React.lazy and Suspense make code-splitting easy

React.lazy and Suspense make React developer life easy. React.lazy helps in code-splitting and Suspense backup React.lazy in loading state. Before, we go into details let’s start things simply. let’s be familiar with some background knowledge.

What is Bundling?

Bundling is the process of putting code in many files into one file. While bundling is essential in modern web applications for optimization, the size of the bundled file can grow as the application grows with many lines of code incorporating third-party libraries and modules. Having one such large bundle can increase the load time, especially on a slower network leading to poor user experience. It is also difficult to track and fix errors with such bundled files.

So, what is the solution?

One of the solutions is code-splitting

Code-splitting and Bundlers

Code-splitting is a technique to first load the minimum code needed and then the rest of the code as it is required. This prevents the loading of unnecessary code initially thereby decreasing load time.

If you can remember, a similar approach was used with libraries such as Jquery when the Jquery  CDN scripts were placed at the end of the file rather than at the head.

Code-splitting creates multiple bundled files. These files, however, will not load all at once. As mentioned before, only the required file will load at run time and the rest of the bundles will run on demand. This dramatically improves the performance of web applications.

So, who is doing this process? Well, there are bundlers to help this process. Some of the most popular ones are Webpack, Parcel, and Rollup.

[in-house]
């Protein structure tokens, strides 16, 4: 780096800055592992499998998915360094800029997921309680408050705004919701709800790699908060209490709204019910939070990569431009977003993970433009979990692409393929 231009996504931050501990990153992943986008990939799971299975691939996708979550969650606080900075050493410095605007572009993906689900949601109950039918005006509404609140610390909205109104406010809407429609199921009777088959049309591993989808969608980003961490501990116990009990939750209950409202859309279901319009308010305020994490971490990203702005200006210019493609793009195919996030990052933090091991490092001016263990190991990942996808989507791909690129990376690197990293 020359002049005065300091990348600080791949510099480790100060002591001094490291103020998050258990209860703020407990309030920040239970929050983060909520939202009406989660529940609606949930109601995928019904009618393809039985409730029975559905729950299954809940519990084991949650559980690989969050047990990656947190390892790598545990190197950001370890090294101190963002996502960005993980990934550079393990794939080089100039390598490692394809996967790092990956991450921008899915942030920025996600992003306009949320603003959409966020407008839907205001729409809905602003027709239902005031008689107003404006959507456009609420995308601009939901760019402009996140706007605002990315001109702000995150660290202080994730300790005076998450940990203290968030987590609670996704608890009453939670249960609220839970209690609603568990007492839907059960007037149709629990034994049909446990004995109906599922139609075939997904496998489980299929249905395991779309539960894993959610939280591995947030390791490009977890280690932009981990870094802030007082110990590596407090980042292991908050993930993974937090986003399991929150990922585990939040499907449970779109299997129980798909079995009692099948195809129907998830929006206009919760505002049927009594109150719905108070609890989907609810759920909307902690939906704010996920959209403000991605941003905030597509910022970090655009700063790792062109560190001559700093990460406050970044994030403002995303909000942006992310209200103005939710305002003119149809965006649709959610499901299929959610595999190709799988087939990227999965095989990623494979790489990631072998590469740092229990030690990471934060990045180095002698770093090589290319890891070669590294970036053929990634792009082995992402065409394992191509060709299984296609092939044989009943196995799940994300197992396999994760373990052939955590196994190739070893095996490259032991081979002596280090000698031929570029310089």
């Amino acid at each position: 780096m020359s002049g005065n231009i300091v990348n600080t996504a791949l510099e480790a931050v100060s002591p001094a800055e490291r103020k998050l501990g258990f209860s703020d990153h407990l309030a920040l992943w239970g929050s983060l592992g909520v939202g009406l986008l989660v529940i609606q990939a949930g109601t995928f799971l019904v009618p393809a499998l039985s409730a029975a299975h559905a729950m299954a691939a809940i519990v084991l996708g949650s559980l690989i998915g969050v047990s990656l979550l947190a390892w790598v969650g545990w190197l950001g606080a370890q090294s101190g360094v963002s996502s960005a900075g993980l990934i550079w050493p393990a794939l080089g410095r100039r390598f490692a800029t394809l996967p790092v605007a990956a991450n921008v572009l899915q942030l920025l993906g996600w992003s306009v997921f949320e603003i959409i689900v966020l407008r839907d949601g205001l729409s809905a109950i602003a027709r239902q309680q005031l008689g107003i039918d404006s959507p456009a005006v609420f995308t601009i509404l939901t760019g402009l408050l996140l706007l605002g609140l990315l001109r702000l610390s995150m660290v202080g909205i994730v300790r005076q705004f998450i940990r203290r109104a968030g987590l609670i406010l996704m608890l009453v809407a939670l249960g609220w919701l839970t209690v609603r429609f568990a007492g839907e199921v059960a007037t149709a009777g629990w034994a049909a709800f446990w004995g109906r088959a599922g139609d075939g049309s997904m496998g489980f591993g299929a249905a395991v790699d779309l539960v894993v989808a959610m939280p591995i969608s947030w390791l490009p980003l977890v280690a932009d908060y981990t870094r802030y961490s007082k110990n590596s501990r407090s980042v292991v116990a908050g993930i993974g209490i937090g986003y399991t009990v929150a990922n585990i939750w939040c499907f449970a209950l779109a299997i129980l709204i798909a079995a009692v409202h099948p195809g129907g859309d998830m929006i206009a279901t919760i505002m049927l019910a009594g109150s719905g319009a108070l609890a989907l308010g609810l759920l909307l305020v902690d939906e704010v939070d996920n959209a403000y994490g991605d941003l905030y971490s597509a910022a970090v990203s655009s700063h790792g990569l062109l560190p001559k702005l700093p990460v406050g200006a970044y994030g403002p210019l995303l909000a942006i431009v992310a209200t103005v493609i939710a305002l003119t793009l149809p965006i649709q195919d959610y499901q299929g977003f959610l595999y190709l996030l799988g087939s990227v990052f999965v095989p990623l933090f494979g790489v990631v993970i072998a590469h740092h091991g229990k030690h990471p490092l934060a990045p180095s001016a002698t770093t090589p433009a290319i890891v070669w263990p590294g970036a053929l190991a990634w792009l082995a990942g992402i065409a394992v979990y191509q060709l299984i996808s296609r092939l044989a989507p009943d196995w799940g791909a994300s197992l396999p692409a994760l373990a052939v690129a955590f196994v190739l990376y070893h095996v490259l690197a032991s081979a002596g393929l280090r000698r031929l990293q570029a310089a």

While you can configure these bundlers by yourself, many developers would use tools such as creat-react-app, and vite.js to set up the development environment. These tools can save a lot of time and let you focus on development rather than putting your time into configuring bundlers. Anyway, at least a basic understanding of configuring bundlers can be helpful in fixing errors associated with setting up the development environment.

Dynamic import in JavaScript

Dynamic import in JaVascript can help with code-splitting. 

Let’s take a look at an example

 import MyComponent from './components/MyComponent'

let’s say I do not need this component when my web app starts. I need it to render on a button click.  If I use static import ( as above ) MyCompents will be loaded initially to the browser whether I use it or not, and this will be initially included in the bundled file. You can check this on the Network tab and click on js on Chrome dev tools.

Network ->js on chrome dev tools

But, if I import this component with dynamic import, things change. lets ‘s see an example.

import React, { useState } from 'react';

function Demo() {

  const [Component, setComponent] = useState(null);
  const handler = ()=>{
    import('./components/MyComponent').then(module => {          

    if (!Component) {
      return <div>Loading...</div>;

      <button onClick={ handler }>Render</button>
      <br /><br />
      { Component }

export default Demo;

In the demo program above, I am rendering MyComponent on a button click. Therefore, I do not need that component at the start. When I start this demo App, the Network tab on dev tools is as below.

There is no MyComponent component loaded in the browser.  This is because I am importing it with dynamic import. It only loads only when a click event occurs. 

But, if you write the same code above with static import even before the onClick event occurs, the component will be loaded in the browser and will be rendered when you click on the button